Wednesday, December 22, 2010

Coca Cola's latest deceit revisited.


I last blogged about this ad in April. I called it, a case study on deceitful marketing that I cut out of my local newspaper.

The ad screams,

"Up-front calorie labeling. Easy any way you look at it"
and goes on to explain,
"the easier it is to find the calories, the easier it is to make the choices that help you and your family achieve a sensible, balanced diet"
Now putting aside the fact that Coca Cola has no place in a sensible balanced diet let's go back to how easy it is to find the calories.

Looking at this helpful new label it would appear that the bottle of Coca Cola has 110 calories. No need to read between the lines.

What it doesn't mention is that while there might not be a need to read between the lines, there's a need to read below the lines and then follow that up with some long division and multiplication.

If you look just below the large fonted 110 you might notice the small fonted calories/250ml qualifier.

The bottle is 591mL.

591mL/250mL * 110 calories = 260 calories.

Coca Cola folks, when you read this - 260 calories in big type on your 591mL bottle would be up-front labeling. especially given that's how you label it in stores. 110 calories in big type on a 591mL bottle with small print below stating /250mL? That's still just slimy marketing.

Of course with this latest reiteration of the campaign, (which from what I can gather, is a huge one) Coca-Cola's coupled deceit with misdirection in that the original ad now has a friend - a co-branded Coca-Cola/ParticipACTION ad that talk about how Coca-Cola cares about health and their desire to make "Playtime our National Pastime",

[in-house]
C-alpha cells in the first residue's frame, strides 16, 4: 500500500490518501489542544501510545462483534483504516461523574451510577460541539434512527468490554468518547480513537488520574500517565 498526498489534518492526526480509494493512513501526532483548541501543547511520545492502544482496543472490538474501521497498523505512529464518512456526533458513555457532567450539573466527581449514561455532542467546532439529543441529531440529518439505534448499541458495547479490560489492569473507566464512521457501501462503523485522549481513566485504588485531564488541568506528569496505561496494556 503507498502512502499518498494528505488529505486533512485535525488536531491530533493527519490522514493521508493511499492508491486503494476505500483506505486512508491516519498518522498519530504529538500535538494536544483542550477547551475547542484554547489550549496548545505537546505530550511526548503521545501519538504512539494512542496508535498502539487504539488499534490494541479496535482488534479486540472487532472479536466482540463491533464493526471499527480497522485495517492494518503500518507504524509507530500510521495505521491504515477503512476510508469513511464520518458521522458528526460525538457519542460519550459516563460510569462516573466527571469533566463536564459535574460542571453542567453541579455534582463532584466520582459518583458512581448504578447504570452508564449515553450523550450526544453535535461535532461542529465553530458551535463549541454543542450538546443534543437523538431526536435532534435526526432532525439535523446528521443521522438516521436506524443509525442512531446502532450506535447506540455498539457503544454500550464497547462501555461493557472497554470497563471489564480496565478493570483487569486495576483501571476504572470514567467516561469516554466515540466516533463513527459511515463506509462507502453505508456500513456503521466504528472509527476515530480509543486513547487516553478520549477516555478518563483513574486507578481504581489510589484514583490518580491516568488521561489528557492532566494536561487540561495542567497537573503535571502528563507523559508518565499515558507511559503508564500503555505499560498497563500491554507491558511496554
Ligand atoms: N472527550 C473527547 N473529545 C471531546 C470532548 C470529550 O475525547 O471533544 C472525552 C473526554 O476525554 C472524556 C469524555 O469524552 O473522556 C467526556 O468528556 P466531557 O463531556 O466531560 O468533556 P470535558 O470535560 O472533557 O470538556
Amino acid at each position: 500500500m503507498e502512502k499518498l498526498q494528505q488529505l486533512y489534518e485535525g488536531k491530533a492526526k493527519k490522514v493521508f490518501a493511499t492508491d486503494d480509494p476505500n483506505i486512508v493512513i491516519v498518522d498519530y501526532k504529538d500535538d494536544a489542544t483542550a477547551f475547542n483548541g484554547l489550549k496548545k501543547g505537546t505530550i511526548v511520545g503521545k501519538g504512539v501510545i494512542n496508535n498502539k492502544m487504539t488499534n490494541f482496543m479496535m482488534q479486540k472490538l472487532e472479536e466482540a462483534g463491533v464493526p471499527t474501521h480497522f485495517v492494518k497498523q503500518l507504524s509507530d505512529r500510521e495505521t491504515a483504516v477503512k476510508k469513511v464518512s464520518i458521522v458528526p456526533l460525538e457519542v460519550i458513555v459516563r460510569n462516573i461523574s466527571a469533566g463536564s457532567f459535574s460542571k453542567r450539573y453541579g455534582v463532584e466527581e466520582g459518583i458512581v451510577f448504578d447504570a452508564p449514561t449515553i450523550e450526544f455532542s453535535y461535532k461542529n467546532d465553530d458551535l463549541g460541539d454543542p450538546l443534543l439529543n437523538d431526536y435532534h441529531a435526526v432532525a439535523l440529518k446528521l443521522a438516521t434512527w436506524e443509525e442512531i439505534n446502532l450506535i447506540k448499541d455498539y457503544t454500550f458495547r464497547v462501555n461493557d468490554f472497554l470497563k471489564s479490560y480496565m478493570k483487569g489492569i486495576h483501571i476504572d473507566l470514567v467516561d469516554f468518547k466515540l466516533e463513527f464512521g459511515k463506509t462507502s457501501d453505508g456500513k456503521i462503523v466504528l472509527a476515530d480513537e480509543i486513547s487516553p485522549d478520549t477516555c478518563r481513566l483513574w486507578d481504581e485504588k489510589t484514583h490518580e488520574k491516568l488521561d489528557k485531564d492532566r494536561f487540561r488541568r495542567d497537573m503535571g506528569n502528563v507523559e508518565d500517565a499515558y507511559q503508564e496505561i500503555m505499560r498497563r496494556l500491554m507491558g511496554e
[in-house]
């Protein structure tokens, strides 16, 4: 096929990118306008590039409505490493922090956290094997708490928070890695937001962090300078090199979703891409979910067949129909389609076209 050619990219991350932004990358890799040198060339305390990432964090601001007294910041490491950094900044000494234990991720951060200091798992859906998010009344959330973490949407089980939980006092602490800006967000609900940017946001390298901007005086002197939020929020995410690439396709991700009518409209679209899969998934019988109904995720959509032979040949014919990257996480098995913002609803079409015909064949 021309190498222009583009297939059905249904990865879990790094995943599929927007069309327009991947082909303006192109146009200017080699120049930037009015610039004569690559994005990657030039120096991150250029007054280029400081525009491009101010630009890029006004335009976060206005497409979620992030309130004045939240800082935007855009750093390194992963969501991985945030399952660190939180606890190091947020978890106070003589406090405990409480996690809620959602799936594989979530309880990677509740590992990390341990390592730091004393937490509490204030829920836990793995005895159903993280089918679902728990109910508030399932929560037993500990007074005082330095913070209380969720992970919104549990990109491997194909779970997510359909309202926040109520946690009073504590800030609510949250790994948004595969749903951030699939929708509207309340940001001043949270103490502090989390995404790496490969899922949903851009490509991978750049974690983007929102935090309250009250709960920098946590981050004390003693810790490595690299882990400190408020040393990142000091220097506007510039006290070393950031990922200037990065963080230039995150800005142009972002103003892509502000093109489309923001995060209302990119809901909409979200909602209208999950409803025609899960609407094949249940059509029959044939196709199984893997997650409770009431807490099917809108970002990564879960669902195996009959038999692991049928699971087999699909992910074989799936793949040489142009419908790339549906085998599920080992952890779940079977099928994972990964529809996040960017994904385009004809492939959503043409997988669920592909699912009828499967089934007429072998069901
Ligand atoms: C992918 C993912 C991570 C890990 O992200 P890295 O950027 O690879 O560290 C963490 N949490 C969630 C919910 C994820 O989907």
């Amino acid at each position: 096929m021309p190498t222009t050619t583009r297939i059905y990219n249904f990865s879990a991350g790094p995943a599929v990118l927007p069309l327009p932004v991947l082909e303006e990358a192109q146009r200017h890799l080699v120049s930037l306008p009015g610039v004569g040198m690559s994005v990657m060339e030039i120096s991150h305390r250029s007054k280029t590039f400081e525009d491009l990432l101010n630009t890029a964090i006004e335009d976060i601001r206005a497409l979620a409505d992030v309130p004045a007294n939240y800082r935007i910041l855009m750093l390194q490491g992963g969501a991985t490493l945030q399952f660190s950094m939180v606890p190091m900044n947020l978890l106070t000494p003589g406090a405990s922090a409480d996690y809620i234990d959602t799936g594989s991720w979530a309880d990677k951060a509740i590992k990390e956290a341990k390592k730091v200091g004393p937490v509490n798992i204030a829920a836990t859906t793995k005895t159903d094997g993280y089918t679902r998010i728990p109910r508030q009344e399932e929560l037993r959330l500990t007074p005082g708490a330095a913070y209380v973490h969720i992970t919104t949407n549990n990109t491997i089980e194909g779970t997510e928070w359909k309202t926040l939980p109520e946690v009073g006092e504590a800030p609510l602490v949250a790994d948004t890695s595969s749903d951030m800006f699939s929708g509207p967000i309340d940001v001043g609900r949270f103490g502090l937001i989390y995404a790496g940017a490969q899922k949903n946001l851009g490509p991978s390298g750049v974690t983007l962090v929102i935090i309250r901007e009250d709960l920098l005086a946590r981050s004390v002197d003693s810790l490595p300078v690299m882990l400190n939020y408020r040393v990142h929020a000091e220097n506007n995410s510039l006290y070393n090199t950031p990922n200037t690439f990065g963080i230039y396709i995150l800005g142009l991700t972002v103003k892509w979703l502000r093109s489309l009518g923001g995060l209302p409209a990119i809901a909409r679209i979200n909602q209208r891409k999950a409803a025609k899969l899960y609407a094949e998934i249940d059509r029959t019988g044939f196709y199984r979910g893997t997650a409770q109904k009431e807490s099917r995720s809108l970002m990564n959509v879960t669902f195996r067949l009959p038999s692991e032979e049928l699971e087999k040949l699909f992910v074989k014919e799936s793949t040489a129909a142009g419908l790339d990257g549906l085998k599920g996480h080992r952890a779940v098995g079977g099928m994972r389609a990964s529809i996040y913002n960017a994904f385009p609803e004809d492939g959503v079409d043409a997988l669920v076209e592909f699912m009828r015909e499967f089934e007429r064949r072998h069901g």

And while that sounds lovely I can't help but imagine that Coca-Cola's true goal is that by making us feel like Coca-Cola is part of the solution that somehow we minimize the fact that drinking sugar water contributes to weight gain, and that inactivity, not the consumption of their empty calories, is what's responsible for childhood obesity.

After all, it's all about "balanced, active lifestyles", isn't it?

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9 comments:

  1. and he kicks it through the goal posts ***score***

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  2. Usually when people see this visual, they make a choice to move away from sugar-sweetened beverages ... http://bit.ly/awEpYV

    Interestingly, I have found sparkling water to be a great alternative to soda ... http://bit.ly/cRG9b0 - no sugar, no calories!

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  3. I saw this at the grocery store yesterday. My first reaction was looking at the 110 from across the isle and thinking, "what the...that's not right is it? I thought it was more for some reason". I didn't care to go investigate further, but I am sadly unsurprised to read this blog post. I am sad that these shenanigans continue. Yes, there is alot wrong with that advertising. "Easy any way you look at it". No, not really. The advertising leaves unanswered questions to the average person. Assuming one would notice the calorie estimate for 150ml vs. the actual amount of coke in the bottle, one might ask, "Why is the calorie estimate only for 150mL? Is that how much I'm recommended to drink in a day? Who opens a bottle of coke, drinks some, then puts the rest away? It goes flat if you do that." The "balanced diet" thing is also confusing on a coke ad. Balanced diets contain a good balance of different types of foods. Coke is not food. As for their Participaction affiliation, water would help them run alot faster than the dehydration coke would provide. Yoni, I know you wanted calories posted on the front of package. Looks like we're getting trolled by coke.